Stretching the Limits of “Ownership” and Stadia
Myth: You don’t own your games on Stadia
On Stadia, your purchase of a game is a license to play that game on Stadia. You can compare that to buying a game on Steam or a digital purchase on PlayStation or Xbox. The only difference is that you’re not actively downloading the game using that license. For the average person, there’s absolutely no difference in terms of ownership between buying a game from Stadia versus Steam, PlayStation, or Xbox — at least when you’re buying the digital versions. Plus, game stores do eventually shut down. The Wii Shop died in 2019, 13 years after the console launched, as just one example.
This is the biggest stretch of the word “ownership” I’ve seen in a while. “Owning” a game on Stadia is fundamentally different than owning a game on the other platforms mentioned in this bit and it’s absurd to suggest they are the same thing. The Wii Shop did shut down last year, and when it did, every Wii owner who bought games from there was able to keep playing those games.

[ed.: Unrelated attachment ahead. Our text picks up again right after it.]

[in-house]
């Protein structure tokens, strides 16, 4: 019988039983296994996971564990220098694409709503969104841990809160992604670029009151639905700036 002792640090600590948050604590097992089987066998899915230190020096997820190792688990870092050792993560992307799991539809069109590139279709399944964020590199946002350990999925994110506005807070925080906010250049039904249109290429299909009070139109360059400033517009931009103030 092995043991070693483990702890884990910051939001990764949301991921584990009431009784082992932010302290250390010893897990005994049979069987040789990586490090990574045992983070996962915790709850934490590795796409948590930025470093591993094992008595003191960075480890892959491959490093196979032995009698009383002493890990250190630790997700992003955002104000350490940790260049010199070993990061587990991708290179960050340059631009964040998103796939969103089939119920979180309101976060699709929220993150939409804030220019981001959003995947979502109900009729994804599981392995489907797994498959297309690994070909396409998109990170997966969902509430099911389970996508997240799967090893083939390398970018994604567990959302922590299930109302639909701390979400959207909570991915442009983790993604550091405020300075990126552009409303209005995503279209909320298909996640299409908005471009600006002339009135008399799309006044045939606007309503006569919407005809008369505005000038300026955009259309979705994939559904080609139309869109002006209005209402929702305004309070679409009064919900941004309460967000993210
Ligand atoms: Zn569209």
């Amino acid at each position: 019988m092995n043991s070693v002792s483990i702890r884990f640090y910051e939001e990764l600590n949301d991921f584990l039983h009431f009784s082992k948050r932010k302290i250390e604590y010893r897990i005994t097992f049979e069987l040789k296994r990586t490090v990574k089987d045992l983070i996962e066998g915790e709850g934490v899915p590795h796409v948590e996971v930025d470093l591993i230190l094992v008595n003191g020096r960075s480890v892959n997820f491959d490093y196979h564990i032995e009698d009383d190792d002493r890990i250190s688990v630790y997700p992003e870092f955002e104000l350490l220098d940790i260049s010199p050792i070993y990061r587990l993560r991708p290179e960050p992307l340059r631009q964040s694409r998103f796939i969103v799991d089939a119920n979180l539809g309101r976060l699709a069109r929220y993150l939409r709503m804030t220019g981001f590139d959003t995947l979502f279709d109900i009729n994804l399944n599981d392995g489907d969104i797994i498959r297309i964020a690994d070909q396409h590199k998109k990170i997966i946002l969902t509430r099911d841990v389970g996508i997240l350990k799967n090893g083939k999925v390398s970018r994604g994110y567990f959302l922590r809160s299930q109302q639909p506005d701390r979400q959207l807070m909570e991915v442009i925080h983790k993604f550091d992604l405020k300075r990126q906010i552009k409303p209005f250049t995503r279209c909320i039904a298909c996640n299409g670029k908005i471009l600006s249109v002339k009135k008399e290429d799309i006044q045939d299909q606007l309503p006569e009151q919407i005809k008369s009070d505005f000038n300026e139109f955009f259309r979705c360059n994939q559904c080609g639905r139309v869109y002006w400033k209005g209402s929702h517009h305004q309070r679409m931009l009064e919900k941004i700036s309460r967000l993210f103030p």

In fact, I own Ocarina of Time digitally on the Wii and played it earlier this year. Nintendo’s servers don’t need to be running for me to play that game. Sure, if I delete it and want to re-download it, I’m out of luck. Maybe that’s an argument against digital ownership in general, but it’s far from the apples-to-apples comparison being made here.
Stadia is a bit of a punch line in the gaming industry right now, so I get why fans of the service would feel compelled to defend it. Let’s just not go too far down the false dichotomy road to make a point.